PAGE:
New York Eviction Laws On Holdover Cases

Holdover Summary Proceeding – generally used to refer to any summary proceeding brought to evict on some basis other than for non-payment. 

Expiration or Termination of Lease – RPAPL §711(1) provides the fundamental authority for a holdover proceeding. It authorizes the maintenance of a summary eviction proceeding against a tenant who “continues in possession … after the expiration of his term without the permission of the landlord”. This applies to the tenant whose lease has expired by operation of law or because the lease has been terminated by operation of a conditional limitation in the lease—the terms of the lease control. The lease cannot be terminated for reasons other than those allowed under the lease (i.e., No termination for “objectionable conduct” unless there is a provision in the lease authorizing such termination. See Perrotta, 98 AD2d 1, 469 NYS2d 504; Levesque, 106 Misc2d 432, 430 NYS2d 482). 

Rent / Use and Occupancy – Petitioner may seek rent for a period before the end of the tenancy and U&O for the period respondent “holdover.” The amount of U&O is set by the Court but is generally set at the rent amount. 

Predicate Notices required in Holdover Proceedings – Before commencing a holdover proceeding, the petitioner must, in most instances, serve certain notices. As a general rule, a predicate notice dies when the holdover proceeding based on it is dismissed (However, some Courts allow a second proceeding based upon the same notice where the second proceeding is commenced before the first proceeding is dismissed). 

Notice to Terminate – The purpose is to terminate the tenancy and notify the tenant of the consequences of failure to vacate the premises. The Notice can be required by the lease, statute, or regulation. This Notice is required to terminate a tenancy at a time other than at the end of a definite rental term (with Section 8 or regulated housing, a Notice to Terminate is always required). The summary proceeding cannot be commenced until after the date outlined in the Notice for the tenancy’s termination. The timing for the Notice is governed by lease and/or statute. For tenancies with a lease, the lease must authorize early termination. The lease then governs notice requirements. The tenant is entitled to one month’s notice (as opposed to 30 days in NYC) (See RPAPL §232-b). Therefore, to terminate a month-to-month tenancy on May 31st, the Notice must be served by April 30th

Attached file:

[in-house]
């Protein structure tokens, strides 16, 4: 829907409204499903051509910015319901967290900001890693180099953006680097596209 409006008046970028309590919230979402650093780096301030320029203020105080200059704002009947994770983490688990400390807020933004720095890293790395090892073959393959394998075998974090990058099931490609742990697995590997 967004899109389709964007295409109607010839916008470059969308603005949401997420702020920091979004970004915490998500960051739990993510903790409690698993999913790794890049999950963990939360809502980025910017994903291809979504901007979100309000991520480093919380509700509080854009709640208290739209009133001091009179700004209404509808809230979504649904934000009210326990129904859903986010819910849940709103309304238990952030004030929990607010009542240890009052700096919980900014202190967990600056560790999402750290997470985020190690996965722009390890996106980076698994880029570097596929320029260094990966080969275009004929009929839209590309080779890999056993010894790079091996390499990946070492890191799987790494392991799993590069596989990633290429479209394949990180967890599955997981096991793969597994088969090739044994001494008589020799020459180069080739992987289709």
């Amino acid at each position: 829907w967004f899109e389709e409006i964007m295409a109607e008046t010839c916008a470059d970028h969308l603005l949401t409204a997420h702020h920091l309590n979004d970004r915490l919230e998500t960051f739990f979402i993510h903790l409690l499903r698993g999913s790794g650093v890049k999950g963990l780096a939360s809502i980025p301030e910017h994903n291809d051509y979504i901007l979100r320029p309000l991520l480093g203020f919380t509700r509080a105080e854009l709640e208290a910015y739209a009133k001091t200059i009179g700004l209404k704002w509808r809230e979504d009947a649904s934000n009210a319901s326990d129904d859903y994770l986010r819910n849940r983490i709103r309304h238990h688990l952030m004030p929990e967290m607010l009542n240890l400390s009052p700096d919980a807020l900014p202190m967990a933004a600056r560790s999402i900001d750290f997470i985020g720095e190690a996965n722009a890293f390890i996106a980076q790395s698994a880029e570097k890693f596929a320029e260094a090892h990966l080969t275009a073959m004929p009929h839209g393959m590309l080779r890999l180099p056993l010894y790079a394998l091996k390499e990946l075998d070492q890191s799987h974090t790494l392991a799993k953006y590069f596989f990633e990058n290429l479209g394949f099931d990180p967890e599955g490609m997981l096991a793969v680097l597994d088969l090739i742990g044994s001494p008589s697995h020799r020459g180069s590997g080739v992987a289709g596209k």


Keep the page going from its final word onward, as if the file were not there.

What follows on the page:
The manner of service of the Notice is governed by lease or by statute. RPAPL § 232-b governs month-to-month termination notices outside of NYC and does not require that the Notice is in writing, nor does it specify how the Notice is served. 

The Notice must contain sufficient facts to establish grounds for the landlord to recover possession. For example, if the termination is based upon an alleged breach of a lease, the Notice must set forth the specific lease provision involved. It must set forth specific facts and not simply legal conclusions. It must advise the tenant of the date of termination of the tenancy; it must be signed by the landlord (or an agent known by the tenant or included in the lease); it must notify the tenant that if the tenant fails to vacate by the termination date, an eviction proceeding will be commenced; it must be unequivocal and unambiguous as well as sufficiently detailed; it cannot seek an increase in the rent and terminate the tenancy; it cannot give tenant both an opportunity to cure and terminate the tenancy.  

Notice to Quit-a a notice to an occupant of a dwelling unit that the occupant must leave or a summary eviction proceeding will be commenced by the owner, seeking a judgment of possession to remove the occupant. This notice is used where no landlord/tenant relationship exists (RPAPL § 713; i.e., a squatter or the licensee). 

This Notice must be served at least 10 days before commencement of the proceeding and must be served in “the manner prescribed in section 735″ (RPAPL § 713); same service as for a notice of petition and petition. The Notice must state the facts upon which the proceeding is based, including whether the occupant is a squatter or a licensee if known (See 349 East 49th Street Equities v Vought, 5/27/82 NYLJ 5, col.4 [App Term 1st Dept]). 

Notice to Cure – This is a notice to the tenant that tenant is in default of some obligation arising out of the lease. That tenant’s obligation must be met, or a summary eviction proceeding will be commenced. 

This Notice must afford the tenant a 10-day period to cure the condition alleged to constitute a default of the tenancy’s obligation. This Notice can be served personally or by mail (However, add five days from the date of mailing where service is by mail). The Notice must be specific and must advise that tenant has a specific time period to cure the alleged breach. It must be sufficiently specific to apprise the tenant of the condition that the landlord alleges default of the tenant’s obligations. The Notice must also clearly advise the tenant of what must be done to cure the breach, and it must inform the tenant of the consequences of failing to “cure” the condition alleged to be the breach. 

Yellowstone Injunction – A tenant may be able to obtain an injunction against the expiration of the cure period in the Supreme Court, where the “condition” to be cured cannot be cured before the period of time allowed in the Notice elapses. Such relief is not available in City Court (lack of jurisdiction to grant this injunctive relief). 

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